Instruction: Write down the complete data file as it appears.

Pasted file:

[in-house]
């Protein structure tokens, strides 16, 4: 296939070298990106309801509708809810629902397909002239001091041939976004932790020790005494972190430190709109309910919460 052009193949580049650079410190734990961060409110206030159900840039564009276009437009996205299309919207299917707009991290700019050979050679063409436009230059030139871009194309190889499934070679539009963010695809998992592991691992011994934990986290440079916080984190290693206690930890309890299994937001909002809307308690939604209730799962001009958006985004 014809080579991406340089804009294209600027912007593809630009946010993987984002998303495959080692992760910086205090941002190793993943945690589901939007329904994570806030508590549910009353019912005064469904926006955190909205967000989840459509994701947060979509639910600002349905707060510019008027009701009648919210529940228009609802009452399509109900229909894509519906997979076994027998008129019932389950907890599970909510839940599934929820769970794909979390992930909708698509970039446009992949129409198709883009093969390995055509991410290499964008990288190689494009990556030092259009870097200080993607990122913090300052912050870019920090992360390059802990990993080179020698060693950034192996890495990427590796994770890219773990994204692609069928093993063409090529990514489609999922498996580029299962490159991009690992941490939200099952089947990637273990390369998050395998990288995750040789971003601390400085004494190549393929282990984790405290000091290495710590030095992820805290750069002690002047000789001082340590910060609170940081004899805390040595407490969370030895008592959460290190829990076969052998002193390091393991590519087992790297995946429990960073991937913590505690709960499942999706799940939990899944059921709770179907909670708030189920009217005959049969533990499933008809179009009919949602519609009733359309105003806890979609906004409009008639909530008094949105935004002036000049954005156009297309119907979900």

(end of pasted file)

[in-house]
């Protein structure tokens, strides 16, 4: 296939070298990106309801509708809810629902397909002239001091041939976004932790020790005494972190430190709109309910919460 052009193949580049650079410190734990961060409110206030159900840039564009276009437009996205299309919207299917707009991290700019050979050679063409436009230059030139871009194309190889499934070679539009963010695809998992592991691992011994934990986290440079916080984190290693206690930890309890299994937001909002809307308690939604209730799962001009958006985004 014809080579991406340089804009294209600027912007593809630009946010993987984002998303495959080692992760910086205090941002190793993943945690589901939007329904994570806030508590549910009353019912005064469904926006955190909205967000989840459509994701947060979509639910600002349905707060510019008027009701009648919210529940228009609802009452399509109900229909894509519906997979076994027998008129019932389950907890599970909510839940599934929820769970794909979390992930909708698509970039446009992949129409198709883009093969390995055509991410290499964008990288190689494009990556030092259009870097200080993607990122913090300052912050870019920090992360390059802990990993080179020698060693950034192996890495990427590796994770890219773990994204692609069928093993063409090529990514489609999922498996580029299962490159991009690992941490939200099952089947990637273990390369998050395998990288995750040789971003601390400085004494190549393929282990984790405290000091290495710590030095992820805290750069002690002047000789001082340590910060609170940081004899805390040595407490969370030895008592959460290190829990076969052998002193390091393991590519087992790297995946429990960073991937913590505690709960499942999706799940939990899944059921709770179907909670708030189920009217005959049969533990499933008809179009009919949602519609009733359309105003806890979609906004409009008639909530008094949105935004002036000049954005156009297309119907979900």